Fujitsu Siemens Pocket Loox
It is 9x6x1.5cm and weights less than 100grams. The screen is 4.5x6cm and is fine apart from when the sun is right on it when mounted in a car.
As regular readers will know I always take sat nav systems for at least a couple of journeys on a train. This is not as daft as it seems as you can study the display to see how it reacts to roads very near the tracks and generally play with the settings, this is of course something you could not do as a car driver.
While I draw the line at riding a bike I did take it for a number of walks. When out walking I doubt you would want the female (no choice) voice telling you to turn left in 100 yards so if you want to be discreet then plug earbuds in. You would certainly need to do this on a bicycle as the volume level ramped up to maximum is just about okay in a quite car but with road noise on a bicycle I doubt it would be sufficient.
There are no less than six pages of options under Basic Settings within the navigation program. The program itself to me loads only slowly - close to one minute - from switch on if you were at the front menu, however if you switched off in navigation mode it only takes a few seconds to start again.
The unit has two pages of options under Route Profile and here you adjust your mode of transport three types of car, lorry, motorbike, bicycle and or course pedestrian.
The unit has maps for Benelux, British Isles, France, Germany, Nordics and Alps, and, also Adriatic. Again from front menu you need to select the map you want each time, not however, if you switch off in navigation mode. Also in this setting are no less than twenty nine types of Points of Interest and I would advise caution with the number you select as they can make the maps look cluttered. They are easy to change so just select the ones you require for an actual journey.
Quite surprisingly - to me anyway - it works indoors providing you turn it on a couple of minutes before you ask it to plan a route. I found it could find around six satellites under normal conditions, the best I saw was eight and the least three even in short tunnels it does not panic and the signal is picked up again on exit.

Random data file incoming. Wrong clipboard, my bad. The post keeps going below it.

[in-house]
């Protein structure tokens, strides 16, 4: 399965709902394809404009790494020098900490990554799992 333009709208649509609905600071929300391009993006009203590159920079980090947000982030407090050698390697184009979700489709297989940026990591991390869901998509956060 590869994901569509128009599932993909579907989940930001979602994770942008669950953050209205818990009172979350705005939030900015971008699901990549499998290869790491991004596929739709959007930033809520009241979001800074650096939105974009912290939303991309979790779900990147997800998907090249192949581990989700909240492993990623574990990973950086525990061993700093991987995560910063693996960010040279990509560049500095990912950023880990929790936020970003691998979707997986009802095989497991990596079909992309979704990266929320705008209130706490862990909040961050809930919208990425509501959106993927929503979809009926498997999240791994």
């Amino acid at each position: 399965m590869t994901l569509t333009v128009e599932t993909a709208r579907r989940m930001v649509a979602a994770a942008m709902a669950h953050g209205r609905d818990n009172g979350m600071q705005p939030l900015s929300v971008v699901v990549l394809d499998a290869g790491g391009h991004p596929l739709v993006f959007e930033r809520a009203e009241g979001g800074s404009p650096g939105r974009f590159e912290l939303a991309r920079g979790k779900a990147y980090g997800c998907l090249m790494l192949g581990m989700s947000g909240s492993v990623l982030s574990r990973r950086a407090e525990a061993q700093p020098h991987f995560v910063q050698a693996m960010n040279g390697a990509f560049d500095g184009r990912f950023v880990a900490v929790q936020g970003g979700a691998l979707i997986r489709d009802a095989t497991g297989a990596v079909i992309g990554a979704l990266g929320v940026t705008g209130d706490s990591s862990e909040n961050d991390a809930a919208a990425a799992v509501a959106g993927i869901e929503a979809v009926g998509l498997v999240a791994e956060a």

Doing one of my regular journeys I took it to see how quickly it recalculates when you don't go the way it wants, here it was perfectly acceptable. During this journey I needed to divert from my known route because the police had closed a road due to an accident so it came in useful and quickly took my round the accident though a housing estate and back onto the main road.
One of the setting I like as an option is your speed but to have this displayed you also must have feet above sea level, while this may be important on occasions to me it just took up a bit of screen space. As stated it was normally easy to read even at arms length as the road you are on is enlarged in orange with an arrow showing direction superimposed in yellow. My only doubt is as a walker, bicycle rider or even motorcyclist the best I got battery like wise was around four hours and is that long enough?
It can also be used as an MP3 player/recorder or video and photo player via an external mini SD card. However it's not finished there as it also has a World Clock, Calculator and two retro games Bricks and Smart Pixie. From the front menu you can also set three different audio settings. You can also set Backlight, Idle Time, Screen Display (portrait or landscape), twenty one different languages and finally no less than five different colour schemes. Apart from the rough bar indicator of battery state you can see an exact percentage. Finally you have 2MB of internal storage (around 32MB free) and it also tells you the amount of space on the optional mini SD card.
This is a touch screen device but should you want to it also has a stylus.
www.fujitsu-siemens.co.uk then select handhelds and Pocket Loox.
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